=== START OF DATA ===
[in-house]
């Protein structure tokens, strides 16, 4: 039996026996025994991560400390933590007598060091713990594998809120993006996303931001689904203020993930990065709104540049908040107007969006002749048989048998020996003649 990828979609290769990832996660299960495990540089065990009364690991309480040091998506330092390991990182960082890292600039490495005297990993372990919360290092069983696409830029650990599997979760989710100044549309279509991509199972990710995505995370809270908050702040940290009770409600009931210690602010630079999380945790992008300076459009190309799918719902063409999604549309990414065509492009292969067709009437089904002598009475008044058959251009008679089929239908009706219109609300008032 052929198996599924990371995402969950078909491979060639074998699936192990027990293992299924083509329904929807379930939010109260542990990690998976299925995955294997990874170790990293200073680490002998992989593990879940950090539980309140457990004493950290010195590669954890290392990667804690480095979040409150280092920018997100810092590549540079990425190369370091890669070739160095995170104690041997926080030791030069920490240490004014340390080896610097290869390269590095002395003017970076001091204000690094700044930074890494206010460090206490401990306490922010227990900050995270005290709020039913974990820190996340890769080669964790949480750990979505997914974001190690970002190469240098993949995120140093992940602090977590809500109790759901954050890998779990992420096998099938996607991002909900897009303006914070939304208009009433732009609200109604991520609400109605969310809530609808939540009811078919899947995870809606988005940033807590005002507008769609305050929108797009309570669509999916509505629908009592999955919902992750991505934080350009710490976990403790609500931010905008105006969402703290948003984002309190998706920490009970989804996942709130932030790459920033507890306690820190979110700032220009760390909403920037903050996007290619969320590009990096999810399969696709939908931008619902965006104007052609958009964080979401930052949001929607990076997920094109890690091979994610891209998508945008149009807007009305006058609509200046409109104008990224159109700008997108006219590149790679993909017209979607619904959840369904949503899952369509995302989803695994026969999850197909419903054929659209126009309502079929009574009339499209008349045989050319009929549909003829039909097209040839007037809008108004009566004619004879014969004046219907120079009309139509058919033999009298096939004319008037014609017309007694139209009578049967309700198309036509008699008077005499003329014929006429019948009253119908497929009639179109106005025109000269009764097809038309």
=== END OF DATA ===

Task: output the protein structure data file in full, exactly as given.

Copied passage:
[in-house]
């Protein structure tokens, strides 16, 4: 039996026996025994991560400390933590007598060091713990594998809120993006996303931001689904203020993930990065709104540049908040107007969006002749048989048998020996003649 990828979609290769990832996660299960495990540089065990009364690991309480040091998506330092390991990182960082890292600039490495005297990993372990919360290092069983696409830029650990599997979760989710100044549309279509991509199972990710995505995370809270908050702040940290009770409600009931210690602010630079999380945790992008300076459009190309799918719902063409999604549309990414065509492009292969067709009437089904002598009475008044058959251009008679089929239908009706219109609300008032 052929198996599924990371995402969950078909491979060639074998699936192990027990293992299924083509329904929807379930939010109260542990990690998976299925995955294997990874170790990293200073680490002998992989593990879940950090539980309140457990004493950290010195590669954890290392990667804690480095979040409150280092920018997100810092590549540079990425190369370091890669070739160095995170104690041997926080030791030069920490240490004014340390080896610097290869390269590095002395003017970076001091204000690094700044930074890494206010460090206490401990306490922010227990900050995270005290709020039913974990820190996340890769080669964790949480750990979505997914974001190690970002190469240098993949995120140093992940602090977590809500109790759901954050890998779990992420096998099938996607991002909900897009303006914070939304208009009433732009609200109604991520609400109605969310809530609808939540009811078919899947995870809606988005940033807590005002507008769609305050929108797009309570669509999916509505629908009592999955919902992750991505934080350009710490976990403790609500931010905008105006969402703290948003984002309190998706920490009970989804996942709130932030790459920033507890306690820190979110700032220009760390909403920037903050996007290619969320590009990096999810399969696709939908931008619902965006104007052609958009964080979401930052949001929607990076997920094109890690091979994610891209998508945008149009807007009305006058609509200046409109104008990224159109700008997108006219590149790679993909017209979607619904959840369904949503899952369509995302989803695994026969999850197909419903054929659209126009309502079929009574009339499209008349045989050319009929549909003829039909097209040839007037809008108004009566004619004879014969004046219907120079009309139509058919033999009298096939004319008037014609017309007694139209009578049967309700198309036509008699008077005499003329014929006429019948009253119908497929009639179109106005025109000269009764097809038309």